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Pioneers first began clearing the land and establishing homesteads across our lake-, river- and resource-rich region in the 19th century. The whole area was ultimately divided into concessions that were then awarded to settlers for their homes and farms. At the time, residents worked mainly in the mining and forestry sectors.


Over the years, the region’s new inhabitants built roads, bridges, mills, sawmills, churches, post offices, general stores, county schools, ironworks, hotels and other businesses, which together gave shape to the villages of Perkins, Saint-Pierre-de-Wakefield and Poltimore. In the early 20th century, the area was a magnet for hunting and fishing enthusiasts, including many from the United States.


In 1974, on the instructions of then minister Victor Goldbloom, Québec’s ministry of municipal affairs amalgamated a number of municipalities across the province. Among these were Perkins, Saint-Pierre-de-Wakefield and Poltimore, which merged to create what we know today as Val-des-Monts.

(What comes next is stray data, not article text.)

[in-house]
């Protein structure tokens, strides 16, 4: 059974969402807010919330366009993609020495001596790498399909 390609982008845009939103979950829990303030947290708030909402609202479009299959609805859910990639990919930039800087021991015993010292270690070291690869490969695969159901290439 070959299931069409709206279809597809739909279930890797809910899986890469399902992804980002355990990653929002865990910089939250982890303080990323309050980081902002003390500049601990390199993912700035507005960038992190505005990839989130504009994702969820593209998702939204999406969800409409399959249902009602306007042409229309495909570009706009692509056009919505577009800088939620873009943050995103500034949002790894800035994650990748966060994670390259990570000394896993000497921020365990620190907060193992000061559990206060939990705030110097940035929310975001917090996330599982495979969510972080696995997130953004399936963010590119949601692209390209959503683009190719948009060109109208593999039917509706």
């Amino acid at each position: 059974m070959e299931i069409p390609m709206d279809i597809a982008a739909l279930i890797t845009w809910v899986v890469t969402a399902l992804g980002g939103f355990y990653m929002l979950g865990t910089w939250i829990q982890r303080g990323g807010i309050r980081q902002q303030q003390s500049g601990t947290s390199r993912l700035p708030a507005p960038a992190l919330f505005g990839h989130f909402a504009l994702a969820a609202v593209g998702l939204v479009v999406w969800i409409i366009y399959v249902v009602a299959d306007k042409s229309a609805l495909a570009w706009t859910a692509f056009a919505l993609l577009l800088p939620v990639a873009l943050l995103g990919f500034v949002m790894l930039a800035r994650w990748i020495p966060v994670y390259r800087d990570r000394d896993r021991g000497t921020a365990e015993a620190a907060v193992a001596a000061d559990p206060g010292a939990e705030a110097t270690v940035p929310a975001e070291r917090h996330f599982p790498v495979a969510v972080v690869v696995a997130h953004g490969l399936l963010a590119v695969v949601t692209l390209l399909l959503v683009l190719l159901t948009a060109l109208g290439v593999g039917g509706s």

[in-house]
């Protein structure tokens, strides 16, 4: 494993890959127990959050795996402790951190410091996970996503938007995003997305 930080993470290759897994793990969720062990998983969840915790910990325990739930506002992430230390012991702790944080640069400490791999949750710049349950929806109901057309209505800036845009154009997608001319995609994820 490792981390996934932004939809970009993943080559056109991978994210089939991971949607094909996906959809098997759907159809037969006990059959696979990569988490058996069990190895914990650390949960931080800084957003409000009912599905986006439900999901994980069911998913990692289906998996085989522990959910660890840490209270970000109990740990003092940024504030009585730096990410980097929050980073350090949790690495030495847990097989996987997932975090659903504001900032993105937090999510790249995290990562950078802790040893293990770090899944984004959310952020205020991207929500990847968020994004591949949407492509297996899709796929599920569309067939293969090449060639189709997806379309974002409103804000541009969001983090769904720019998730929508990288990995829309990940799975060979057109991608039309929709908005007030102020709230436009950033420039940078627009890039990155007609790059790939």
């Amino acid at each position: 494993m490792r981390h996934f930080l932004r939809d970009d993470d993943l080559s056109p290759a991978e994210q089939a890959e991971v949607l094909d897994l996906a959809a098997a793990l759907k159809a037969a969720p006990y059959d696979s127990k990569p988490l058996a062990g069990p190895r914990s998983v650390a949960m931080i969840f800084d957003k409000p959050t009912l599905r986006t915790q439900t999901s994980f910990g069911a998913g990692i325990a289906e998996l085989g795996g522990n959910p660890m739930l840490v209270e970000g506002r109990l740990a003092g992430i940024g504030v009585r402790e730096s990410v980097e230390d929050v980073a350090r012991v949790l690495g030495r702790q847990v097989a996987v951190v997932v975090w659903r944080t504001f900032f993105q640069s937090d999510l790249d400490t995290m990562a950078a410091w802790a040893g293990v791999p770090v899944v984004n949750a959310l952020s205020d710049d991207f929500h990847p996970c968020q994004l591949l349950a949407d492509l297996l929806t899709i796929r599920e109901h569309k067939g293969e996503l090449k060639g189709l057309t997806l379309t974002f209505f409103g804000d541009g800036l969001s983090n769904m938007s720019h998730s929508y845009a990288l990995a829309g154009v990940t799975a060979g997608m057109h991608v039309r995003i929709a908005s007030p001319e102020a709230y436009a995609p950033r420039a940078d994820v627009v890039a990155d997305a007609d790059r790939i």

Since then, Val-des-Monts has grown considerably, spanning close to 480 square kilometres and boasting more than 270 kilometres of roadways, as well as quality leisure and community infrastructures (arena, two boat launches, public beach, three libraries, skateboard parks, play structures, softball diamonds, soccer pitches, community halls, etc.)